Deidre is a serial entrepreneur who has founded and led several companies, including Workboard. Her last company, PSS Systems, created a new market category and inspired deep customer loyalty from Global 1000 companies including ExxonMobil, Citigroup, Travelers, Novartis, Wells Fargo and others. It was acquired by IBM in late 2010; at IBM, Deidre ran the high-growth Information Lifecycle Governance (ILG) business, improving information economics for enterprise customers. She has 16 patents and has published dozens of articles.
How has your life experience made you the leader you are today?
There are some key experiences that form my behavior and beliefs as a leader. Team sports growing up taught me the joy and value of winning and losing together. With three brothers, I grew up playing as hard as I could and without perceiving a gender barrier. I didn't come from a place of abundance, which fostered the drive and grit to keep rising. As self-perceived underdog, I always felt I needed to catch up which evolved into being a voracious learner. And I've had significant personal setbacks, which taught me that humility and tenacity are a brilliant combination.
How has your previous employment experience aided your position at Workboard?
The idea for Workboard came directly from my experience leading a large, growing business at IBM. With team and customers in virtually every time zone and myriad distractions, I realized my ability to focus the team on big goals and to sustain alignment and goal achievement would be central to success. But the effort required for alignment and goal focus took as much as 20 hours a week - that was time that could have gone to growth and achievement but probably should have gone to sleep and a more balanced life! I couldn't find a simple, elegant tool that linked people with goals, priorities, work and feedback. We launched Workboard to fill that gap for 169 million managers stretched too thin for greatness.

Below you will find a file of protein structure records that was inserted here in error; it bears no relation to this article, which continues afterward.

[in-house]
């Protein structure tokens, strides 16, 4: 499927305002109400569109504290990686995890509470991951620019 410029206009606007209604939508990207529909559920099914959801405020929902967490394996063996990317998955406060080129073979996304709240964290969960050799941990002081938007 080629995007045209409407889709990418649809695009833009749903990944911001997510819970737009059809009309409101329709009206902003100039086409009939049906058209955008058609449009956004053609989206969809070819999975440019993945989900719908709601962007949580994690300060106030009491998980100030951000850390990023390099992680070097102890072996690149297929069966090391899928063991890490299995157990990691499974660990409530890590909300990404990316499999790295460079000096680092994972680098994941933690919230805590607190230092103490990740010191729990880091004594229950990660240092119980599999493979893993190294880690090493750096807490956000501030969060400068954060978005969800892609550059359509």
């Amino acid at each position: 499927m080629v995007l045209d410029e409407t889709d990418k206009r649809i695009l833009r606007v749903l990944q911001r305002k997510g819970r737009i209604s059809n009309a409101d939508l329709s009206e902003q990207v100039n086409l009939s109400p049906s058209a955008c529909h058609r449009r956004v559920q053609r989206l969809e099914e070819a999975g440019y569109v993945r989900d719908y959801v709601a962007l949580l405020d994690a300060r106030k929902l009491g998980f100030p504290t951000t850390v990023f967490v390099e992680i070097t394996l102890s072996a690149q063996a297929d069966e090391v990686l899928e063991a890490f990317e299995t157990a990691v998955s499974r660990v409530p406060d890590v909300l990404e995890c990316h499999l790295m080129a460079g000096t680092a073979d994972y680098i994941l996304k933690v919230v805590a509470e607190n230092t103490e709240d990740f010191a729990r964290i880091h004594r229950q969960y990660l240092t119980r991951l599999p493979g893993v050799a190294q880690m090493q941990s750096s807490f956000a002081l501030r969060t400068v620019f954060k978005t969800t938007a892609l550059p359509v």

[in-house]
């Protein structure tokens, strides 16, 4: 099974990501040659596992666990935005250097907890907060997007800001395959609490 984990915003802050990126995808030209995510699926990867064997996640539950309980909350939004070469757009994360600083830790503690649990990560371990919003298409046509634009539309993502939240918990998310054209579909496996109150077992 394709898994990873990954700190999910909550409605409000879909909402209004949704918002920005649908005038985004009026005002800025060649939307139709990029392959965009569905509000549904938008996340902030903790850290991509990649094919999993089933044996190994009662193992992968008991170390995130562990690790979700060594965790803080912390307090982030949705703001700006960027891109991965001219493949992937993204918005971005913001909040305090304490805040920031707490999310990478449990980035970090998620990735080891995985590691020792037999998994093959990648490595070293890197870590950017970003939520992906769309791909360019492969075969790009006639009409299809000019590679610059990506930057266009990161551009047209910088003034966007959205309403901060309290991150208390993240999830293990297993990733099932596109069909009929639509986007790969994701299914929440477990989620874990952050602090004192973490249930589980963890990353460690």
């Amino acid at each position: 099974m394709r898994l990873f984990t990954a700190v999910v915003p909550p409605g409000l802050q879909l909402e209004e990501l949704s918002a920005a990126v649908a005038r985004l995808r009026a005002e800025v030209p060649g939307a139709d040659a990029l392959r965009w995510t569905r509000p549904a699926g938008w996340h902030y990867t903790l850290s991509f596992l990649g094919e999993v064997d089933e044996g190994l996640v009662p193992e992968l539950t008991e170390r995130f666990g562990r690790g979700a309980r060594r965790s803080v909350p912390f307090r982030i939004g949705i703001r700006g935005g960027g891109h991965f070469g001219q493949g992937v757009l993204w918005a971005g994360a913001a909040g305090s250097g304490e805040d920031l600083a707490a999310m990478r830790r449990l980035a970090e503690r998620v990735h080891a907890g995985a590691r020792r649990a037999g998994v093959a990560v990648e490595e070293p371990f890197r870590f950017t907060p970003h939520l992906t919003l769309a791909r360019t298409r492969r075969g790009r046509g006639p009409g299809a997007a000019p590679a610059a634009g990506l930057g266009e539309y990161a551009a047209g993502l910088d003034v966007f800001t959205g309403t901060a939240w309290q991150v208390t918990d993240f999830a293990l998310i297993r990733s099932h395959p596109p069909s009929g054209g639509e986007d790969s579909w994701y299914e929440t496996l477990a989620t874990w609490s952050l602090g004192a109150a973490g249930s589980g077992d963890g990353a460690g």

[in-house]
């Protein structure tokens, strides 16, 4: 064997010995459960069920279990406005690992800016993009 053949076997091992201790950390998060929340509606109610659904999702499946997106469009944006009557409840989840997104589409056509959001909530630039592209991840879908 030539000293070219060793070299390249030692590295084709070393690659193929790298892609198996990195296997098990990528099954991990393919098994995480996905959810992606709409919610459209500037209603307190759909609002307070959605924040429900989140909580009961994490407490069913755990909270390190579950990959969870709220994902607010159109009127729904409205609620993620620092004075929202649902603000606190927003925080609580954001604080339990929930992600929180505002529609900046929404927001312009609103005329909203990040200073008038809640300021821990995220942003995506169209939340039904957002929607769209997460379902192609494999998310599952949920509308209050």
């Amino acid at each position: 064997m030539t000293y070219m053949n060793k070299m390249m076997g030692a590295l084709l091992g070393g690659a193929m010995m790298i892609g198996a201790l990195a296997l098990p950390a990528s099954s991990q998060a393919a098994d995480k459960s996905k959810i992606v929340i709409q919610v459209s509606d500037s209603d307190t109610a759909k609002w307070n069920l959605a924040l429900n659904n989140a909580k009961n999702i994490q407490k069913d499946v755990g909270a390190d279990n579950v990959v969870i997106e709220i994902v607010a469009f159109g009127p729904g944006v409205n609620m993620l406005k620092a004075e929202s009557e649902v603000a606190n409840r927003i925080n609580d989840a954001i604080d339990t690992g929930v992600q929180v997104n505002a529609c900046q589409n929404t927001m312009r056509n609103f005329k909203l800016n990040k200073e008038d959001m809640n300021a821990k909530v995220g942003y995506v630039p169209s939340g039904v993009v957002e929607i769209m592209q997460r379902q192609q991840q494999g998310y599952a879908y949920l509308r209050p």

What have the highlights and challenges been during your tenure at Workboard?
The big challenges are classic entrepreneurial ones; making high-impact decisions without a lot of evidence or historical data. You have to be able to tolerate a lot of uncertainty and operate with a level of fearlessness that isn't typical in later stages or a larger company.
The highlight of work is always talking to customers - people who rely on Workboard, achieve great results more sustainably and who take the time to tell us how much of a difference we make for them. Nothing inspires me more.
How can we move beyond 'to do' lists and actively achieve the goals that our organisations need?
We need to sustainably, consistently integrate and align our to do lists with our goals. Breaking goals down into actions is essential to achieving them, and working a list is a great technique -- when the right things are on the list! Research shows that organizations fail to achieve goals for a couple of reasons:
• Only 7% of people actually know what they need to do to achieve goals, while 76% of people work from a to do list - clearly the right things aren't on the list.
• Goals are irrelevant to people in the course of their work. They're abstract and intangible, forgotten as soon as they're communicated, or both.
• Managers fail to hold people accountable; 50% of managers shy away from constructive or course correcting feedback because they don't want to be the bad guy. This short-term interest in popularity really backfires over the course of a few years and a career.